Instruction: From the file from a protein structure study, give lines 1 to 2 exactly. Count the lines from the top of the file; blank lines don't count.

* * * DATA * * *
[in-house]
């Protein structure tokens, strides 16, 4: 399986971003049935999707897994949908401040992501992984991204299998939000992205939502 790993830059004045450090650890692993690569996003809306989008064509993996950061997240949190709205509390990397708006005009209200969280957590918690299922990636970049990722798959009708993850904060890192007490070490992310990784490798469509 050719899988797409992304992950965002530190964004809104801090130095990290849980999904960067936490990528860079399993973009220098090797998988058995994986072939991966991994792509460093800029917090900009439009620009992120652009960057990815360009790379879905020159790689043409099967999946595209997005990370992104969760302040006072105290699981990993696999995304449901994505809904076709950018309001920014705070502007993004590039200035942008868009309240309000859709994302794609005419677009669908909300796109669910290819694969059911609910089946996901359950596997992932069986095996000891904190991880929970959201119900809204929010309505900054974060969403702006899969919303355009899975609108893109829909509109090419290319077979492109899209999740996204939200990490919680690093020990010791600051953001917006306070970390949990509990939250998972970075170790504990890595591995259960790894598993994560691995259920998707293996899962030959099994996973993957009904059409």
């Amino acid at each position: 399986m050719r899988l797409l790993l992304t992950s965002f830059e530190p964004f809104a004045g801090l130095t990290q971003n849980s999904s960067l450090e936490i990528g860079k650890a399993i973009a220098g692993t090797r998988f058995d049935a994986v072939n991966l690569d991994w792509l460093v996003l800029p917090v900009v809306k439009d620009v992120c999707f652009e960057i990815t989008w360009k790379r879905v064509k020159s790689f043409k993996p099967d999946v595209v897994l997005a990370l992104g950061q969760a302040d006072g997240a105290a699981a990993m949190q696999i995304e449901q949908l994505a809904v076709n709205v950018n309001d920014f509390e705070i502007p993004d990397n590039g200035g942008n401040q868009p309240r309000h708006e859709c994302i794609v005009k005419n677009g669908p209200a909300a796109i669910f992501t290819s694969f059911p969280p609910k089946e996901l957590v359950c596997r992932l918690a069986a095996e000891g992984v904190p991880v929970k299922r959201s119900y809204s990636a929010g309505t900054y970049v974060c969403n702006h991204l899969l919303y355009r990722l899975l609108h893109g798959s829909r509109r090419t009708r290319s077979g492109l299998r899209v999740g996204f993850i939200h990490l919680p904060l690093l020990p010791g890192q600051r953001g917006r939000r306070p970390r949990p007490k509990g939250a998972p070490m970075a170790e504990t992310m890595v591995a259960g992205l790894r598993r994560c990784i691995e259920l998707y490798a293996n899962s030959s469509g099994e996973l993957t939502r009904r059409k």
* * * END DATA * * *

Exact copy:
[in-house]
């Protein structure tokens, strides 16, 4: 399986971003049935999707897994949908401040992501992984991204299998939000992205939502 790993830059004045450090650890692993690569996003809306989008064509993996950061997240949190709205509390990397708006005009209200969280957590918690299922990636970049990722798959009708993850904060890192007490070490992310990784490798469509 050719899988797409992304992950965002530190964004809104801090130095990290849980999904960067936490990528860079399993973009220098090797998988058995994986072939991966991994792509460093800029917090900009439009620009992120652009960057990815360009790379879905020159790689043409099967999946595209997005990370992104969760302040006072105290699981990993696999995304449901994505809904076709950018309001920014705070502007993004590039200035942008868009309240309000859709994302794609005419677009669908909300796109669910290819694969059911609910089946996901359950596997992932069986095996000891904190991880929970959201119900809204929010309505900054974060969403702006899969919303355009899975609108893109829909509109090419290319077979492109899209999740996204939200990490919680690093020990010791600051953001917006306070970390949990509990939250998972970075170790504990890595591995259960790894598993994560691995259920998707293996899962030959099994996973993957009904059409």